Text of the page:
• Makes abortion manslaughter a felony of the first degree.

The penalties

  • Minimum of four to seven years and a maximum of 25 years of imprisonment and a fine of up to $10,000 for abortion manslaughter.
  • Minimum of one-half to two years of imprisonment and a fine of up to $2,500 for criminal abortion.

However, the bill does grant immunity from prosecution for abortion manslaughter, criminal abortion or promoting abortion to the person who attempted an abortion or succeeded in an abortion. This individual would also be able to sue for wrongful death for violation of crimes of abortion manslaughter, criminal abortion or promoting abortion.

The bill also allows for an affirmative defense to a criminal abortion charge, but only if the physician performed or induced the abortion, or attempted to do so, under the determination that it was necessary to prevent the individual’s death or a serious risk to the pregnant individual.

This would be an “exemption,” according to Schmidt. In the case of a medical emergency for the pregnant person, two doctors not professionally related must sign off on the abortion. Unless it is determined the mother is at risk of death or injury, they must take every precaution to save “both the child and the mother.” If the premature child is alive, the doctors must provide care for it.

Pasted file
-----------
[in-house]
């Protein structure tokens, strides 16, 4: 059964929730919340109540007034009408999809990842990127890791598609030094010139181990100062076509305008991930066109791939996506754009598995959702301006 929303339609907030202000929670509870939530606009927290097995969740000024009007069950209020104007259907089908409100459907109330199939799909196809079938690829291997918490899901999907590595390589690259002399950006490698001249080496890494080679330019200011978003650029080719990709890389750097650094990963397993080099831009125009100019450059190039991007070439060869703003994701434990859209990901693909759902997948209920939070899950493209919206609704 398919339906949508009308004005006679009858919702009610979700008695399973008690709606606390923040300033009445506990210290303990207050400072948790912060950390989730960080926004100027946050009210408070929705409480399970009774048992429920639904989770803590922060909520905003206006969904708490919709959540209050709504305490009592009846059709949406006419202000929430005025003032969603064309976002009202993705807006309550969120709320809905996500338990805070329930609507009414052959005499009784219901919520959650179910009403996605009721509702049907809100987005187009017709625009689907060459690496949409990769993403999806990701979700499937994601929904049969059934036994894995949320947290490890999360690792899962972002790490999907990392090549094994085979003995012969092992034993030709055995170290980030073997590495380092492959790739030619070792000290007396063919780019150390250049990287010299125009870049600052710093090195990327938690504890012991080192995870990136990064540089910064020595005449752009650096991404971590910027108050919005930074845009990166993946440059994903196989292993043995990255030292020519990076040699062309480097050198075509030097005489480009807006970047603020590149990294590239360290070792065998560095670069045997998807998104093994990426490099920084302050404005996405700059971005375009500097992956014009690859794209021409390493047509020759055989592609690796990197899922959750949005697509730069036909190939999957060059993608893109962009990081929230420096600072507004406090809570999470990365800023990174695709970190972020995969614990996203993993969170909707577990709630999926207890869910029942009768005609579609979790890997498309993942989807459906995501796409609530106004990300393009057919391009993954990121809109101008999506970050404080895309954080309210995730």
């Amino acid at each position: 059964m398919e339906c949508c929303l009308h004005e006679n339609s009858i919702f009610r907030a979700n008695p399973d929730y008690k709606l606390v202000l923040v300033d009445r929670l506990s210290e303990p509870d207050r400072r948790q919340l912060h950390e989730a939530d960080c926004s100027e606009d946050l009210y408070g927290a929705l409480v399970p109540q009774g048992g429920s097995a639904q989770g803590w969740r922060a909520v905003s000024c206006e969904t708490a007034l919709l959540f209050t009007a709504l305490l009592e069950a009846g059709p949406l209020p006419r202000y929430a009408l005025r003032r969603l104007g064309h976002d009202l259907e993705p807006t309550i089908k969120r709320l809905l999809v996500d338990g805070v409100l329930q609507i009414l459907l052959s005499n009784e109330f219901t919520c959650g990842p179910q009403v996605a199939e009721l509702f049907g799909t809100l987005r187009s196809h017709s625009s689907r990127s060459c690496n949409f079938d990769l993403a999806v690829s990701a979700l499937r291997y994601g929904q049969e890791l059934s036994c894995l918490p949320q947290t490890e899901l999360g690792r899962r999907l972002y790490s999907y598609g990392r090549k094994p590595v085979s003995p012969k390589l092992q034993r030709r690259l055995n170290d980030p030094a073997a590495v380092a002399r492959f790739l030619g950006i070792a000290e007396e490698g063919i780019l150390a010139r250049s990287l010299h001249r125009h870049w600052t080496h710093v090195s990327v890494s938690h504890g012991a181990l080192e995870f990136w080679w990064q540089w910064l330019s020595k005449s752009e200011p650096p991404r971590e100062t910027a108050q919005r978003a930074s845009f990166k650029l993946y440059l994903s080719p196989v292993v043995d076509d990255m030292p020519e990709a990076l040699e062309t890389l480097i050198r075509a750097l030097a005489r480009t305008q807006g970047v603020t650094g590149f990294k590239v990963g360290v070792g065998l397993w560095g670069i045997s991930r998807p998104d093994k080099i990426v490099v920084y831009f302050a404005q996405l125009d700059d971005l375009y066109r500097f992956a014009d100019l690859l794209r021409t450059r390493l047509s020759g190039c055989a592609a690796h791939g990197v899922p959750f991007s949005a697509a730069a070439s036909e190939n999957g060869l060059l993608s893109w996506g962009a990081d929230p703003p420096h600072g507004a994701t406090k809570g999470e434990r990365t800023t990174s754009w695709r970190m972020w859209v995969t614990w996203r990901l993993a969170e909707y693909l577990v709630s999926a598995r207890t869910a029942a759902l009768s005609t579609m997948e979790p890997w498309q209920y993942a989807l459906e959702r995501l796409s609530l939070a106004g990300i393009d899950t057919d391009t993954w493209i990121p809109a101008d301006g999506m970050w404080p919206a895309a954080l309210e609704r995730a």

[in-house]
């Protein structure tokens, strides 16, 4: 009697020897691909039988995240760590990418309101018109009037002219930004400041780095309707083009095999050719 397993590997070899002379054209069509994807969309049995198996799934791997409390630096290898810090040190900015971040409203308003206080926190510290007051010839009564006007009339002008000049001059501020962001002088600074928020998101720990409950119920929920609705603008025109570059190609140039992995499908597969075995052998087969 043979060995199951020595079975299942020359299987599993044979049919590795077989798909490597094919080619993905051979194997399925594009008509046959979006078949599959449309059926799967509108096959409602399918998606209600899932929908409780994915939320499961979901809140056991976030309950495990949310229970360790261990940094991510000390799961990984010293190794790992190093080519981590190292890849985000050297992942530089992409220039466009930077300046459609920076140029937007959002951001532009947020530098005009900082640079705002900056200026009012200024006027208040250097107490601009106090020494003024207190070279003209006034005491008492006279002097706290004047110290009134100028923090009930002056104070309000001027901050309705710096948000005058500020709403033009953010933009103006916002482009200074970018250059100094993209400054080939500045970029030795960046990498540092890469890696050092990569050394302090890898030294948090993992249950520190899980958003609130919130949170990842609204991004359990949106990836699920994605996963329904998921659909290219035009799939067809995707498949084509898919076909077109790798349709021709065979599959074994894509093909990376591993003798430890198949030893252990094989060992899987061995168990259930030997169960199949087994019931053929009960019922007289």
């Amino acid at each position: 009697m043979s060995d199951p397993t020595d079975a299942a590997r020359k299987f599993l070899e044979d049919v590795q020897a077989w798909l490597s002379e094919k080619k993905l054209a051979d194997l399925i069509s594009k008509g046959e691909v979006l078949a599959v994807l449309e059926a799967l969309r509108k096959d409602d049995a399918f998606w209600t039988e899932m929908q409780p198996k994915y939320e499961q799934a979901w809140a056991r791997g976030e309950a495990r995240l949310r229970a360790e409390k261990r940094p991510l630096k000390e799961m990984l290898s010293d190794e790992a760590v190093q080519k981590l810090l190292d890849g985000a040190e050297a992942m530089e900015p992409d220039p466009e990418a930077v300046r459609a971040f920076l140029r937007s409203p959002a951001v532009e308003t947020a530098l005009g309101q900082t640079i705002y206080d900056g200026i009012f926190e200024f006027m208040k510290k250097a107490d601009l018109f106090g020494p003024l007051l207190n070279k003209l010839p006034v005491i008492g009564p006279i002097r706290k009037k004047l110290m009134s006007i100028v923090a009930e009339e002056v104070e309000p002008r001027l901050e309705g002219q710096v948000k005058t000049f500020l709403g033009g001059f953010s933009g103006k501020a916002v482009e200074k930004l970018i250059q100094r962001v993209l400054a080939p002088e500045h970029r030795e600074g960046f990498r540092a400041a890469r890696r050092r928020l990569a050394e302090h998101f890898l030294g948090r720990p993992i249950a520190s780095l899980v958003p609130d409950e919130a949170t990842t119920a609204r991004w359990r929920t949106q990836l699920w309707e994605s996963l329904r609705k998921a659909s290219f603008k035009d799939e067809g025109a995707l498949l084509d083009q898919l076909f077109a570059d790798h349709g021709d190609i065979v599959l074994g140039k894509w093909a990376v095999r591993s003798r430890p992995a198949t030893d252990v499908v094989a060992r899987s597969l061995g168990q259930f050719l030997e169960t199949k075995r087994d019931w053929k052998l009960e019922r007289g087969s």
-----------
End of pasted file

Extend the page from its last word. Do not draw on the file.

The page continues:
“The goal is to save both lives and treat both patients,” Schmidt said in her testimony.

Democrats were ready to ask questions, with most of them coming from Reps. Richard Brown (D-Canal Winchester), Dr. Beth Liston (D-Dublin) and Tavia Galonski (D-Akron). However, Majority Floor Leader Rep. Bill Seitz (R-Cincinnati) jumped in.

The intense back and forth between Brown and Schmidt revolved around the lack of exemptions for rape and incest.

“So under this bill, if a 13-year-old girl, let’s say, was raped by a serial rapist, broke into her house, or maybe more likely raped by a family member, which occurs frequently — unfortunately, this bill would require this 13-year-old to carry this felons fetus to term, regardless of any emotional or psychological damage or trauma that may be inflicted upon this 13-year-old girl to deliver this, felons a fetus. Is that right?” he asked.